Monday March 04, 2024

South Korea police admit crowd surge response was 'insufficient'

At least 156 people were killed, and scores more injured, in deadly crowd surge at first post-pandemic Halloween party in Seoul

November 01, 2022
South Korea´s National Police Agency Commissioner Yoon Hee-keun speaks during a press conference on the deadly Halloween crowd surge, at the Seoul Metropolitan Police Agency in Seoul on November 1, 2022.
South Korea´s National Police Agency Commissioner Yoon Hee-keun speaks during a press conference on the deadly Halloween crowd surge, at the Seoul Metropolitan Police Agency in Seoul on November 1, 2022. 

SEOUL: South Korea's police chief said Tuesday that officers had received multiple urgent reports of danger ahead of a deadly crowd crush at a Halloween event but their handling of them was "insufficient".

At least 156 mostly young people were killed, and scores more injured, in a deadly crowd surge late Saturday at the first post-pandemic Halloween party in Seoul's popular Itaewon nightlife district.

An estimated 100,000 people had flocked to the area, but because it was not an "official" event with a designated organiser, neither the police nor local authorities were actively managing the crowd.

"There were multiple reports to the police indicating the seriousness at the site just before the accident occurred," national police chief Yoon Hee-keun said.

Police knew "a large crowd had gathered even before the accident occurred, urgently indicating the danger," he said, acknowledging the way this information was handled had been "insufficient".

Seoul's interior minister on Tuesday became the first top official to make a clear apology to the public for the disaster, one of the worst ever in the country's history.

"I would like to take this opportunity to express my sincere apologies to the public as the minister in charge of the people's safety for this accident," Lee Sang-min said before bowing his head before lawmakers and cameras.

He promised to investigate what had caused the crowd crush and ensure a disaster on this scale could never happen again.

South Korea is typically strong on crowd control, with protest rallies often so heavily policed that officers can outnumber participants.

But police deployed only 137 officers to Itaewon for Halloween, while 6,500 officers were present at a protest across town attended by about 25,000 people, local reports said.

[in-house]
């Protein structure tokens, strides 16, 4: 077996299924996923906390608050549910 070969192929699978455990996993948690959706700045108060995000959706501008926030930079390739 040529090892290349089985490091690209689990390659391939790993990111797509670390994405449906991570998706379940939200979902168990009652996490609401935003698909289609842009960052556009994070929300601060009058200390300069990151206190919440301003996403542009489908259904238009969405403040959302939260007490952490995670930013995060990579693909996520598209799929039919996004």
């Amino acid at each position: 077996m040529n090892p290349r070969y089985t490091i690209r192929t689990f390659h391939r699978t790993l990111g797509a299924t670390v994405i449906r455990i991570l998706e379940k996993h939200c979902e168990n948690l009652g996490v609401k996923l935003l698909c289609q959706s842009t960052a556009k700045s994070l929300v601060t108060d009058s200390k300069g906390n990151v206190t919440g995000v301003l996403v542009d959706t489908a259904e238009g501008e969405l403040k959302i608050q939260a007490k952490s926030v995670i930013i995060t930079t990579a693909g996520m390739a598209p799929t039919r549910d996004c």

South Korean President Yoon Suk-yeol said Tuesday the country needed to urgently improve its system for managing large crowds in the wake of the disaster.

"The safety of the people is important, whether or not there is an event organiser," he told a cabinet meeting.

He called for the country to develop "cutting-edge digital capabilities" to improve crowd management — but critics claim such tools already exist and were not deployed in Itaewon.

Disaster was avoidable

Seoul's City Hall has a real-time monitoring system that uses mobile phone data to predict crowd size, but it was not employed Saturday night, local media reported.

Itaewon's district authorities also did not deploy any safety patrols, with officials saying the Halloween event was considered "a phenomenon" rather than "a festival", which would have required an official plan for crowd control.

On the night, tens of thousands of people thronged a narrow alleyway, with eye-witnesses describing how, with no police or crowd control in sight, confused partygoers pushed and shoved, crushing those trapped in the lane.

Analysts say this was easily avoidable, even with only a small number of police officers.

"Good, safe crowd management is not about the ratio, but about the crowd strategy — for safe crowd capacity, flow, density," said G. Keith Still, a crowd science professor at the University of Suffolk.

South Korean expert Lee Young-ju said that if local police knew they would be short-handed, they could have sought help from local authorities or even residents or shop owners.

"It's not just the numbers," Lee, a professor from the Department of Fire and Disaster at the University of Seoul, told AFP.

"The question is, how did they manage with the limited number (of police) and what kind of measures did they take to make up for it."